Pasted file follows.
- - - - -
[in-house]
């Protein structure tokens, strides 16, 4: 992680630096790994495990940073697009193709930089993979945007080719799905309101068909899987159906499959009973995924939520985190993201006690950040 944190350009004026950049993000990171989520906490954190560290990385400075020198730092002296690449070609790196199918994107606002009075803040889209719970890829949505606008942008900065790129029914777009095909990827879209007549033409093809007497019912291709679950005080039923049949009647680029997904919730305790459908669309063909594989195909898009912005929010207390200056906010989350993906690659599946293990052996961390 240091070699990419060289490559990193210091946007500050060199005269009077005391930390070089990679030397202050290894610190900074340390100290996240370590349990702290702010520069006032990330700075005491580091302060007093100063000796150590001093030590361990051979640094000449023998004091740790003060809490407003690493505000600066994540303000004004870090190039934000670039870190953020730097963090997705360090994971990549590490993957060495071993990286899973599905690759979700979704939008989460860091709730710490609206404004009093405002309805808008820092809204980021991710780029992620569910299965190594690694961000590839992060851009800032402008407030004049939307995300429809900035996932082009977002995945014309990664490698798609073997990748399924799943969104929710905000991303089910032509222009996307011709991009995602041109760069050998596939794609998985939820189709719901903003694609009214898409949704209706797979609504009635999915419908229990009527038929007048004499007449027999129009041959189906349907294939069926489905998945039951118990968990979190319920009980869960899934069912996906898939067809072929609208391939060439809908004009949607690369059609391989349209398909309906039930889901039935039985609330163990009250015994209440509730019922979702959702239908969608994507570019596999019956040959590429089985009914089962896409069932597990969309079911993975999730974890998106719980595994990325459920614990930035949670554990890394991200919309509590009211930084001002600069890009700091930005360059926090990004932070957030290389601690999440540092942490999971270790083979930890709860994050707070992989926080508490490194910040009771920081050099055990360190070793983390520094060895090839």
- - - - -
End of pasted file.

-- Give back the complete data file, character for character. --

[in-house]
């Protein structure tokens, strides 16, 4: 992680630096790994495990940073697009193709930089993979945007080719799905309101068909899987159906499959009973995924939520985190993201006690950040 944190350009004026950049993000990171989520906490954190560290990385400075020198730092002296690449070609790196199918994107606002009075803040889209719970890829949505606008942008900065790129029914777009095909990827879209007549033409093809007497019912291709679950005080039923049949009647680029997904919730305790459908669309063909594989195909898009912005929010207390200056906010989350993906690659599946293990052996961390 240091070699990419060289490559990193210091946007500050060199005269009077005391930390070089990679030397202050290894610190900074340390100290996240370590349990702290702010520069006032990330700075005491580091302060007093100063000796150590001093030590361990051979640094000449023998004091740790003060809490407003690493505000600066994540303000004004870090190039934000670039870190953020730097963090997705360090994971990549590490993957060495071993990286899973599905690759979700979704939008989460860091709730710490609206404004009093405002309805808008820092809204980021991710780029992620569910299965190594690694961000590839992060851009800032402008407030004049939307995300429809900035996932082009977002995945014309990664490698798609073997990748399924799943969104929710905000991303089910032509222009996307011709991009995602041109760069050998596939794609998985939820189709719901903003694609009214898409949704209706797979609504009635999915419908229990009527038929007048004499007449027999129009041959189906349907294939069926489905998945039951118990968990979190319920009980869960899934069912996906898939067809072929609208391939060439809908004009949607690369059609391989349209398909309906039930889901039935039985609330163990009250015994209440509730019922979702959702239908969608994507570019596999019956040959590429089985009914089962896409069932597990969309079911993975999730974890998106719980595994990325459920614990930035949670554990890394991200919309509590009211930084001002600069890009700091930005360059926090990004932070957030290389601690999440540092942490999971270790083979930890709860994050707070992989926080508490490194910040009771920081050099055990360190070793983390520094060895090839």